The impediments to the Baxter-Clark claim are based upon the assertions that they are barred by the Escheat Act and that their rights have been previously adjudicated in both the State and Federal proceedings.

At the time of the death of Walter Clark, section 7 of the Escheat Act (Ill. Rev. Stat., 1949, chap. 49, par. 7,) allowed a claimant five years after an escheat order in which to file as an heir and claim escheated property. This statute also provided that persons who are infants, or of unsound mind or beyond the limits of the United States, had an additional five years after their disabilities were removed to claim escheated property. This section was amended in 1961 to provide as follows:

"The county treasurer shall keep just and true accounts of all moneys paid into the treasury, and if any person appears within 10 years after the death of the intestate and claims any money paid into the treasury as aforesaid as his, on legal representation such person may file a petition in chancery in the circuit court of such county, stating the nature of his claim and praying such money may be paid to him; * * * And if any person appears and claims any lands vested in the county as aforesaid, within 5 years after the judgment was rendered, such person * * * may file his petition in chancery in the circuit court of such county in which the lands claimed lie, setting forth the nature of his claim and praying that the lands be relinquished to him; * * * And all persons who fail to appear and file their petitions within the times limited, aforesaid, shall be forever barred, saving, however, to infants and persons of unsound mind the right to appear and file their petition as aforesaid, at any time within 5 years after their respective disabilities are removed: * * *.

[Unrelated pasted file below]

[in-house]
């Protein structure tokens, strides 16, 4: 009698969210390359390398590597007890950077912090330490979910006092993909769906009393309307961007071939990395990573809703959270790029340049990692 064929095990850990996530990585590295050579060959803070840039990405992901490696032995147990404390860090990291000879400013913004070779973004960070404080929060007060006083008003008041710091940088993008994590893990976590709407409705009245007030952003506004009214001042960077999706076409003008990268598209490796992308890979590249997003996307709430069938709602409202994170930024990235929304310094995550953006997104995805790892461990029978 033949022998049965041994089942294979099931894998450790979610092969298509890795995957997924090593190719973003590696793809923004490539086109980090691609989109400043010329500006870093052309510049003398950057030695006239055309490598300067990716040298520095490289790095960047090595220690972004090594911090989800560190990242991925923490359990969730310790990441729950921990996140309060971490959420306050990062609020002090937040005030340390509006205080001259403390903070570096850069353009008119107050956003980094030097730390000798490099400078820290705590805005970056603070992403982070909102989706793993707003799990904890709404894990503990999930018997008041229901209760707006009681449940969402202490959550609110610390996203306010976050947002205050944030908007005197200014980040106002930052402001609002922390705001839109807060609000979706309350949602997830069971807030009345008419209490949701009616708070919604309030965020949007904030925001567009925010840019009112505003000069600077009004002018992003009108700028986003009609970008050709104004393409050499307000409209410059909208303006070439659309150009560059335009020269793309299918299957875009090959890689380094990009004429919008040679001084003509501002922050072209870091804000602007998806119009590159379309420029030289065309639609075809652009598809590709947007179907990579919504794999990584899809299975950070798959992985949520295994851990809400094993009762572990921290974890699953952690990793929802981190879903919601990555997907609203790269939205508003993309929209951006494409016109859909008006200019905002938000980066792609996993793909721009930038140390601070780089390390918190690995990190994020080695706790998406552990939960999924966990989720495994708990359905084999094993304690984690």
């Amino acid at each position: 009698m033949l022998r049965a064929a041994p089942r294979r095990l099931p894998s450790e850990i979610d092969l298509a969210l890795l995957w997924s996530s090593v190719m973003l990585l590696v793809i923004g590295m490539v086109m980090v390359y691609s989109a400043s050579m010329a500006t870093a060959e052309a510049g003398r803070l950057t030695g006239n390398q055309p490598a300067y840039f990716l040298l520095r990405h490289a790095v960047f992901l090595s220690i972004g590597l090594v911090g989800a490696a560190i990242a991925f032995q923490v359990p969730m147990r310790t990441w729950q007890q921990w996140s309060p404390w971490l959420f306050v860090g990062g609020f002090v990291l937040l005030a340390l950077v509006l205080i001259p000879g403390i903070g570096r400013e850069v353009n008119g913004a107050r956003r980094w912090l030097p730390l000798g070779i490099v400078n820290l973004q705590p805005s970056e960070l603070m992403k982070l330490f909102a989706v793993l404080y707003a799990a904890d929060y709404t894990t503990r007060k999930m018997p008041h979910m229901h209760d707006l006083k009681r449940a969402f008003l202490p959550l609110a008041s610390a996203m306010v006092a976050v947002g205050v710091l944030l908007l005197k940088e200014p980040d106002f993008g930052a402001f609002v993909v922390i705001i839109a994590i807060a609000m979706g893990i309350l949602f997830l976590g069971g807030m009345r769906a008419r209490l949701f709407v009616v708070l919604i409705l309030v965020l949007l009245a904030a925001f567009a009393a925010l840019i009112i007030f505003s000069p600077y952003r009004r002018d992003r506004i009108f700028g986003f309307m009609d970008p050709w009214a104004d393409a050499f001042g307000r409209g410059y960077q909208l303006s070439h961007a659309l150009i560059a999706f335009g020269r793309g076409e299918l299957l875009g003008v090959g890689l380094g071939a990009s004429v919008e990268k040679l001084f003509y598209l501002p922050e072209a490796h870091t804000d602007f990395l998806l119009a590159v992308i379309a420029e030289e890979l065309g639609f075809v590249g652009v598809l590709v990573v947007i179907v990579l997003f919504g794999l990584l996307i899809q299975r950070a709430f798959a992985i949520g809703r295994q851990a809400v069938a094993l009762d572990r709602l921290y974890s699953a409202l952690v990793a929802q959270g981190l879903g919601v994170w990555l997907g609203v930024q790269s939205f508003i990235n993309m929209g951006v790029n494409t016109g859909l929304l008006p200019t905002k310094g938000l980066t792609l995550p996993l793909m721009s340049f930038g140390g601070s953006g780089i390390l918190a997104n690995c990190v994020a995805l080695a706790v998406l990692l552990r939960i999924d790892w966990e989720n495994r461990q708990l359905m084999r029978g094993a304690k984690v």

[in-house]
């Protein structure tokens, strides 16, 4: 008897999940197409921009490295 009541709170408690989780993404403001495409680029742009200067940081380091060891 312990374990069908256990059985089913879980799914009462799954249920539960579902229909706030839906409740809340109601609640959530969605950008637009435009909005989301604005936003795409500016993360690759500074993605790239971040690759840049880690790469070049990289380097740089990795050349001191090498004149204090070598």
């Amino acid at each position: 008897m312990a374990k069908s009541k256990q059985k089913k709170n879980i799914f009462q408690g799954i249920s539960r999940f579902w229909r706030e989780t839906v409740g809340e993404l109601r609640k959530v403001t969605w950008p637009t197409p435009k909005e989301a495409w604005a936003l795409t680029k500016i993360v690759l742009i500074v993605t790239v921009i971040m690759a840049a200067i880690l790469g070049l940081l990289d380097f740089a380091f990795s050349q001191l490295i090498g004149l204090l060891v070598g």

"All persons beyond the limits of the United States, as to whom a right to petition under this Section is otherwise barred by this amendatory Act of 1961 or will be barred within one year after the effective date of this amendatory Act of 1961, may file a petition pursuant to this Section at any time within two years after such effective date. As amended by act approved August 21, 1961." Ill. Rev. Stat. 1961, chap. 49, par. 7.

The effect of this amendment of 1961 was to establish a two-year limitation period as to persons living beyond the limits of the United States, as did Baxter and James Clark.

The Gregory-Clark petition to recover escheated property was timely filed in 1960, and the complaint and the counterclaim of the county of La Salle joined "unknown owners" and "unknown heirs or devisees of Walter Clark, deceased." Publication for "unknown owners" was duly made, but no appearances were filed.

The Federal court proceeding was instituted by Eva Gladys Warner in 1963 during the pendency of the State proceeding but before any hearing had been held.

In September, 1965, plaintiffs in the State proceeding (Gregory-Clark) joined with Baxter and Clark in seeking leave to intervene in the Federal proceeding as a matter of right, contending that their legal interests and rights would be prejudiced and adversely affected. This motion was denied as to Baxter and Clark on December 13, 1965, on the ground that their claim was barred by the statute of limitations and that ...